Little things make a big difference for D&I, according to Talent
Talent has released a new book that takes a different look at the diversity and inclusivity practices of the tech community.
Human: Global perspectives on diversity in tech features first-hand accounts from 25 individuals, offering insights into the reality of diversity and inclusivity within the global tech community.
Talent interviewed people in 18 cities working in tech at companies including Uber, Telstra, Virgin Australia, Tableau, Tech Nation, Dimension Data, Ogilvy and more.
Those profiled encompass different ethnic backgrounds, religions, genders, ages, sexual orientations, abilities, and personal circumstances and provide a first-hand account of their experiences across various work environments.
By highlighting individual stories and learnings, not statistics, the book details the tangible strategies organisations can implement to become more diverse and inclusive and how this correlates to greater organisational success.
Ultimately, the stories draw out the importance of small gestures that make a big impact on how people feel at their place of work.
The participants highlighted the importance of:
- Acknowledging recruitment process bias and creating systems to rectify this e.g. “Never hiring for a role unless you see a diverse candidate pool creates an opportunity to find and support difference” - Nick Whitehouse, Auckland
- Respecting different religious beliefs, e.g. – “I’ve been allowed to offer my prayers, etc. but no employer in my last 20 years has ever taken any specific steps to make me feel included from this perspective” - Jamshed Javed, Bristol
- Providing tools to assist people who have disabilities e.g. “to support those with disabilities, businesses should focus on keeping up to date with technology and making internal networks as user-friendly as possible. ” – Joseph Webber, Adelaide
- Leadership that takes responsibility for the culture and diversity of an organisation e.g. “Culture starts from the top. Culture change comes from concrete changes in leadership behaviour – what they do, who they hire, who they listen to, how they spend their time, what they measure and how they invest.”- Julie Moon, London
- Creating environments that are culturally respectful e.g. “After receiving some unintentional culturally insensitive comments early in my career, I am driven to make these spaces more culturally aware and safe for First Nations people.” - Troi Ilsley, Melbourne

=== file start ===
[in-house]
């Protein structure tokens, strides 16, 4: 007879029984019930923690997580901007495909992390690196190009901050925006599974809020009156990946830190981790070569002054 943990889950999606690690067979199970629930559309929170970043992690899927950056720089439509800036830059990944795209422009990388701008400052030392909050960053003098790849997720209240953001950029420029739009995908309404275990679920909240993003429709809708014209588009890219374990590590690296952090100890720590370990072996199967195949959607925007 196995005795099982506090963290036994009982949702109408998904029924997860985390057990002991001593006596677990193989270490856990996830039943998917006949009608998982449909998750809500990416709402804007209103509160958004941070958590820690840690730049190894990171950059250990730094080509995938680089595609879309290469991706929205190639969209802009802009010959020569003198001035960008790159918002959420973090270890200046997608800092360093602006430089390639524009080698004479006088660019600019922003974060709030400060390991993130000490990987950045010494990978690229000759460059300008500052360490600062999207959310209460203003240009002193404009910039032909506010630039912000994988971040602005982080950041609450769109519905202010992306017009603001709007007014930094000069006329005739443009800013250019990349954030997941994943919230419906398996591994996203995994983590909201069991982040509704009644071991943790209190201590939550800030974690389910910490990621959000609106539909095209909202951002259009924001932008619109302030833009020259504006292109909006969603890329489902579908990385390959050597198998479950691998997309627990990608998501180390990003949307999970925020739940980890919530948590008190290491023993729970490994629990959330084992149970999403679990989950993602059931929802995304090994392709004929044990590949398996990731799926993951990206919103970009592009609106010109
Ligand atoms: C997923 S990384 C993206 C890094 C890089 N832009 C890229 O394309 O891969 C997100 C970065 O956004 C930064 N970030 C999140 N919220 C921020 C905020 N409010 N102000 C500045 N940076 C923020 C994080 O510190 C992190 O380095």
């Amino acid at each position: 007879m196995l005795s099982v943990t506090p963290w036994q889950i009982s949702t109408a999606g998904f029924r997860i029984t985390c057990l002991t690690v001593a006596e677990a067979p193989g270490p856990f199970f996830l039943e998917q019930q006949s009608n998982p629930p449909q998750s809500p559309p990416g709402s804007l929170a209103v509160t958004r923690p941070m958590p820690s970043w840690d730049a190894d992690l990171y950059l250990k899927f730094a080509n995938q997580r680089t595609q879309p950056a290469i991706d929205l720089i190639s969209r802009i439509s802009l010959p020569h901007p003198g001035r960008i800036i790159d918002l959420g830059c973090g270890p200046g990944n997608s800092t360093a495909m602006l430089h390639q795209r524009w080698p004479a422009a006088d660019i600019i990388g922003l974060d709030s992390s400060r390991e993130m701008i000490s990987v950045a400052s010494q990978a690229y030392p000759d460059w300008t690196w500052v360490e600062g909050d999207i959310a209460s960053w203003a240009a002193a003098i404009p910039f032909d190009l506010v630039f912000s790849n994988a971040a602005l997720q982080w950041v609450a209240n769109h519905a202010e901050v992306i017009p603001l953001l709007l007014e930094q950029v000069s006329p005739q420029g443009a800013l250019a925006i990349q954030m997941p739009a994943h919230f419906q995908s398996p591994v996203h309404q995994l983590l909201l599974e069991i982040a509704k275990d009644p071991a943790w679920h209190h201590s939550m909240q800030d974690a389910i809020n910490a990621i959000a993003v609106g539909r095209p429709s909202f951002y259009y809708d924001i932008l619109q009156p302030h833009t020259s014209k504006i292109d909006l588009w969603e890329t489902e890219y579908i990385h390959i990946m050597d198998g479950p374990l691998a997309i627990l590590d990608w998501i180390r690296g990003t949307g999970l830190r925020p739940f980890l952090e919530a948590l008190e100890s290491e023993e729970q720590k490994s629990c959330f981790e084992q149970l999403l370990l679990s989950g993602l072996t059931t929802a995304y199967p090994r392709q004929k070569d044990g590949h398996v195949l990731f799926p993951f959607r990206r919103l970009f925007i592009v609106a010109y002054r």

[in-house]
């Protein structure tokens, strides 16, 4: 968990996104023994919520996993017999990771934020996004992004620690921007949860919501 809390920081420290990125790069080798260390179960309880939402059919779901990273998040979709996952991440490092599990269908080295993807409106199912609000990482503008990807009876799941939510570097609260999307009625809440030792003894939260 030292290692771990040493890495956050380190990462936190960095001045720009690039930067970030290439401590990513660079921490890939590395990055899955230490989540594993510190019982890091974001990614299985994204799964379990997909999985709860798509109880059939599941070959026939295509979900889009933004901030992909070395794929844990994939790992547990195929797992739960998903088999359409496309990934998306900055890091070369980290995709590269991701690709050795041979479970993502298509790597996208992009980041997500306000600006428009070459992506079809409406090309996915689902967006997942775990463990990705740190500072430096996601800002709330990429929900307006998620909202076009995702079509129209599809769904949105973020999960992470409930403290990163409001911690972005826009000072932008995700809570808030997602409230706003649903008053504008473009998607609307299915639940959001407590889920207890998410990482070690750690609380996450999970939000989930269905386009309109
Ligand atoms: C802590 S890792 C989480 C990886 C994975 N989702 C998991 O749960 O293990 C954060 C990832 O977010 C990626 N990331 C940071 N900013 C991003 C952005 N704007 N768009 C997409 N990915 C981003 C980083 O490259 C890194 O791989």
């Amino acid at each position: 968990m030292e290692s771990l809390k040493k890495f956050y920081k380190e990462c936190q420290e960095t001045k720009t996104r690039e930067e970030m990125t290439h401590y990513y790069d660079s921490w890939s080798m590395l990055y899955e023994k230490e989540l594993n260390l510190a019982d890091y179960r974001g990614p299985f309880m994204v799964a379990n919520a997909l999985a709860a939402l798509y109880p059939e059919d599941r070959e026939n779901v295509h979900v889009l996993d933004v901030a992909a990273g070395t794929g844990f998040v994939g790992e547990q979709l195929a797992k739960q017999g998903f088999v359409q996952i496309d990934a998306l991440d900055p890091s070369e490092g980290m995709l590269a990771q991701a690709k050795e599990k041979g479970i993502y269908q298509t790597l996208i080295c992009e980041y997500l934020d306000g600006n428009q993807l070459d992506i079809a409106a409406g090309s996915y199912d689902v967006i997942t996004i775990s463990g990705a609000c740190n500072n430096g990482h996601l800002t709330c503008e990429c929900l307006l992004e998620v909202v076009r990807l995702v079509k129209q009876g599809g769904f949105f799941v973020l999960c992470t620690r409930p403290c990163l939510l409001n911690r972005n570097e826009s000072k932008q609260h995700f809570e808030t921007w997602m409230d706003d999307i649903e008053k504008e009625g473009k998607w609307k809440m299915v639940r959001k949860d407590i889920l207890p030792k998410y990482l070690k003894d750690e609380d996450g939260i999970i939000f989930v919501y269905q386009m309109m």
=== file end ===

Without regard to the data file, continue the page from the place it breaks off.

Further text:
- Mentoring to aid progression into leadership roles e.g. “Direct mentorship is one of the most effective ways to help young women find stable ground and learn from their senior colleagues ” - Daria Suvoroa, Hamburg
- Paying attention to the small things to make the individual feel comfortable e.g. “Little things like allowing employees to leave work a little early to pick up the kids or even just providing a place to ‘pump’ (breastmilk) can all go a long way towards feeling supported and happy at work” - Dannielle Harmer, Canberra
- Leaders who are active and approachable role models e.g. “it’s hard to be what you can’t see, and the presence of LGBTI leaders and executives both in the workplace and the community can have an incredibly positive impact” – Nick Collins, San Francisco
When asked to give advice to those who may feel overlooked because of their background, the majority of participants advised readers to reassess their work situation e.g. “Change your job. There are companies and organisations out there that will care about you. Do not hide yourself or who you are. Why should you work for a company which does not appreciate you?” - Stuart B Cameron, Berlin
Talent founder and executive chairman, Richard Earl, said, “I passionately believe that diversity should be celebrated in tech, the workplace, and life. Through Human, our aim is to celebrate differences rather than similarities and see each person for who they authentically are, not the label society has given them. Hopefully, people reading this will identify with some of the stories and know they are not alone.”
Talent’s global chief marketing officer, Melissa Brown, said the decision to focus on personal experiences over data was a deliberate one.
“As a leader in our field, we have a duty to inspire the companies we work with to look beyond stereotypes and find exceptional people from all backgrounds to join their teams. This is one of the ways we can redefine recruitment and something we feel strongly about.”
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